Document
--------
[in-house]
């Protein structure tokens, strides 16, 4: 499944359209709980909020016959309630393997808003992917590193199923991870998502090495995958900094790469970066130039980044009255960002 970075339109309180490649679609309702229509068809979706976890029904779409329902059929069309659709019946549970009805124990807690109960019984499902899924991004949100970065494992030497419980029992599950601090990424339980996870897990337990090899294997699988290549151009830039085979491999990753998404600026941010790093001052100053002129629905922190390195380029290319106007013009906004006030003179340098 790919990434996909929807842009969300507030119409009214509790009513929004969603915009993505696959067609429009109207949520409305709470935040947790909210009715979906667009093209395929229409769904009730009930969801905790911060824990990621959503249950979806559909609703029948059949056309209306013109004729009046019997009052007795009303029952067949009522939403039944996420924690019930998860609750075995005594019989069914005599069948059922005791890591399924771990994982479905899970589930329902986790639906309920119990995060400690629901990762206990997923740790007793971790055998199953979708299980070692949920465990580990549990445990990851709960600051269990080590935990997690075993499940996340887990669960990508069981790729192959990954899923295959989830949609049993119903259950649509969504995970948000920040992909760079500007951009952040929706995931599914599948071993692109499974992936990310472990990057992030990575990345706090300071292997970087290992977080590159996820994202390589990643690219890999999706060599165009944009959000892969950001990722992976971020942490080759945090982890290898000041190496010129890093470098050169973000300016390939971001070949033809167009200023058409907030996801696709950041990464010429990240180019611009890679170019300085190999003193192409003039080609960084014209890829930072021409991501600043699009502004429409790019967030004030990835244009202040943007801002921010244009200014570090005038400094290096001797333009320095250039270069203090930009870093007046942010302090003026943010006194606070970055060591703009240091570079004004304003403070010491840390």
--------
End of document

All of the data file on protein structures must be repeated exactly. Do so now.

[in-house]
């Protein structure tokens, strides 16, 4: 499944359209709980909020016959309630393997808003992917590193199923991870998502090495995958900094790469970066130039980044009255960002 970075339109309180490649679609309702229509068809979706976890029904779409329902059929069309659709019946549970009805124990807690109960019984499902899924991004949100970065494992030497419980029992599950601090990424339980996870897990337990090899294997699988290549151009830039085979491999990753998404600026941010790093001052100053002129629905922190390195380029290319106007013009906004006030003179340098 790919990434996909929807842009969300507030119409009214509790009513929004969603915009993505696959067609429009109207949520409305709470935040947790909210009715979906667009093209395929229409769904009730009930969801905790911060824990990621959503249950979806559909609703029948059949056309209306013109004729009046019997009052007795009303029952067949009522939403039944996420924690019930998860609750075995005594019989069914005599069948059922005791890591399924771990994982479905899970589930329902986790639906309920119990995060400690629901990762206990997923740790007793971790055998199953979708299980070692949920465990580990549990445990990851709960600051269990080590935990997690075993499940996340887990669960990508069981790729192959990954899923295959989830949609049993119903259950649509969504995970948000920040992909760079500007951009952040929706995931599914599948071993692109499974992936990310472990990057992030990575990345706090300071292997970087290992977080590159996820994202390589990643690219890999999706060599165009944009959000892969950001990722992976971020942490080759945090982890290898000041190496010129890093470098050169973000300016390939971001070949033809167009200023058409907030996801696709950041990464010429990240180019611009890679170019300085190999003193192409003039080609960084014209890829930072021409991501600043699009502004429409790019967030004030990835244009202040943007801002921010244009200014570090005038400094290096001797333009320095250039270069203090930009870093007046942010302090003026943010006194606070970055060591703009240091570079004004304003403070010491840390």